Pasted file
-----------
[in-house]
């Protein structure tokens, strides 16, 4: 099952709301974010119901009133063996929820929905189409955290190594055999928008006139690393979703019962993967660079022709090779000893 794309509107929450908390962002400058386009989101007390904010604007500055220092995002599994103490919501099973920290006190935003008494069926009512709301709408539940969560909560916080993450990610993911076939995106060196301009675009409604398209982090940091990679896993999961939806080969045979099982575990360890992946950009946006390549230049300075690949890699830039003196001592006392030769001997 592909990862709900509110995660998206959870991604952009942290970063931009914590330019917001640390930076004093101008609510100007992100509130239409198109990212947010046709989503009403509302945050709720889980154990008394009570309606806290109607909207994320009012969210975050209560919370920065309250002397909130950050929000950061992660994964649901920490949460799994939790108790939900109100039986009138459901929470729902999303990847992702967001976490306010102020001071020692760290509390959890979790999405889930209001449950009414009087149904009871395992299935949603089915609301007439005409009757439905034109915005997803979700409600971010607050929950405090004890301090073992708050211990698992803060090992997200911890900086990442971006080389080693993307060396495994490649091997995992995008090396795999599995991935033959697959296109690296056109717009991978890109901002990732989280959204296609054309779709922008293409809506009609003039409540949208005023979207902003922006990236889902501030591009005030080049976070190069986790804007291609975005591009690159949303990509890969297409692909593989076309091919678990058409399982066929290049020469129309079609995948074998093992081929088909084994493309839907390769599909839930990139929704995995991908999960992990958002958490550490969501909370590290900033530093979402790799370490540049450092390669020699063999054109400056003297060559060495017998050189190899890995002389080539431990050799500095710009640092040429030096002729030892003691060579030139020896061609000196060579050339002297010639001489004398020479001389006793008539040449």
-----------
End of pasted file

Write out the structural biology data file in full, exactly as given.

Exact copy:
[in-house]
């Protein structure tokens, strides 16, 4: 099952709301974010119901009133063996929820929905189409955290190594055999928008006139690393979703019962993967660079022709090779000893 794309509107929450908390962002400058386009989101007390904010604007500055220092995002599994103490919501099973920290006190935003008494069926009512709301709408539940969560909560916080993450990610993911076939995106060196301009675009409604398209982090940091990679896993999961939806080969045979099982575990360890992946950009946006390549230049300075690949890699830039003196001592006392030769001997 592909990862709900509110995660998206959870991604952009942290970063931009914590330019917001640390930076004093101008609510100007992100509130239409198109990212947010046709989503009403509302945050709720889980154990008394009570309606806290109607909207994320009012969210975050209560919370920065309250002397909130950050929000950061992660994964649901920490949460799994939790108790939900109100039986009138459901929470729902999303990847992702967001976490306010102020001071020692760290509390959890979790999405889930209001449950009414009087149904009871395992299935949603089915609301007439005409009757439905034109915005997803979700409600971010607050929950405090004890301090073992708050211990698992803060090992997200911890900086990442971006080389080693993307060396495994490649091997995992995008090396795999599995991935033959697959296109690296056109717009991978890109901002990732989280959204296609054309779709922008293409809506009609003039409540949208005023979207902003922006990236889902501030591009005030080049976070190069986790804007291609975005591009690159949303990509890969297409692909593989076309091919678990058409399982066929290049020469129309079609995948074998093992081929088909084994493309839907390769599909839930990139929704995995991908999960992990958002958490550490969501909370590290900033530093979402790799370490540049450092390669020699063999054109400056003297060559060495017998050189190899890995002389080539431990050799500095710009640092040429030096002729030892003691060579030139020896061609000196060579050339002297010639001489004398020479001389006793008539040449």